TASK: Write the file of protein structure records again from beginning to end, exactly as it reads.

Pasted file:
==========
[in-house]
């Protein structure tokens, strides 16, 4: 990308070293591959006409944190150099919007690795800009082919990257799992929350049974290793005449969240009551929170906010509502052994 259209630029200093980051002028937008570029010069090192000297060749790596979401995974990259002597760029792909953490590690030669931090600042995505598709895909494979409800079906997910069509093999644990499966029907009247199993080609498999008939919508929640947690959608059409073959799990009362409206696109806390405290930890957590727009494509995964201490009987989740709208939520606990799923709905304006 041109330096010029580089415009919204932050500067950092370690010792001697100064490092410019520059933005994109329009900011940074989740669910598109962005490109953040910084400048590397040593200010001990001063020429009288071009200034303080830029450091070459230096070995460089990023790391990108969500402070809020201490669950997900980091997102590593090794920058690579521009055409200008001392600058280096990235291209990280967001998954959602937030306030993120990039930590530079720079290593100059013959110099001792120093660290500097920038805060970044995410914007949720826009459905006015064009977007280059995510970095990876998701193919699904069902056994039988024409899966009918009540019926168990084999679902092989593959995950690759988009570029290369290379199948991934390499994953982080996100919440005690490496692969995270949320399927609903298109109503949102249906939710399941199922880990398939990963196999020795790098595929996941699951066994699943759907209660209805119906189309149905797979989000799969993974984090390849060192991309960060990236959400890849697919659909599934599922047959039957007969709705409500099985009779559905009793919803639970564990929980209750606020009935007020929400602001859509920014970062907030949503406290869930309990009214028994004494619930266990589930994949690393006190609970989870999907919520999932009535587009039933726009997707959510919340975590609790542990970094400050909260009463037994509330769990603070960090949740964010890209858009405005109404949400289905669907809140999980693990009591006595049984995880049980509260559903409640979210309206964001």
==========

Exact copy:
[in-house]
């Protein structure tokens, strides 16, 4: 990308070293591959006409944190150099919007690795800009082919990257799992929350049974290793005449969240009551929170906010509502052994 259209630029200093980051002028937008570029010069090192000297060749790596979401995974990259002597760029792909953490590690030669931090600042995505598709895909494979409800079906997910069509093999644990499966029907009247199993080609498999008939919508929640947690959608059409073959799990009362409206696109806390405290930890957590727009494509995964201490009987989740709208939520606990799923709905304006 041109330096010029580089415009919204932050500067950092370690010792001697100064490092410019520059933005994109329009900011940074989740669910598109962005490109953040910084400048590397040593200010001990001063020429009288071009200034303080830029450091070459230096070995460089990023790391990108969500402070809020201490669950997900980091997102590593090794920058690579521009055409200008001392600058280096990235291209990280967001998954959602937030306030993120990039930590530079720079290593100059013959110099001792120093660290500097920038805060970044995410914007949720826009459905006015064009977007280059995510970095990876998701193919699904069902056994039988024409899966009918009540019926168990084999679902092989593959995950690759988009570029290369290379199948991934390499994953982080996100919440005690490496692969995270949320399927609903298109109503949102249906939710399941199922880990398939990963196999020795790098595929996941699951066994699943759907209660209805119906189309149905797979989000799969993974984090390849060192991309960060990236959400890849697919659909599934599922047959039957007969709705409500099985009779559905009793919803639970564990929980209750606020009935007020929400602001859509920014970062907030949503406290869930309990009214028994004494619930266990589930994949690393006190609970989870999907919520999932009535587009039933726009997707959510919340975590609790542990970094400050909260009463037994509330769990603070960090949740964010890209858009405005109404949400289905669907809140999980693990009591006595049984995880049980509260559903409640979210309206964001």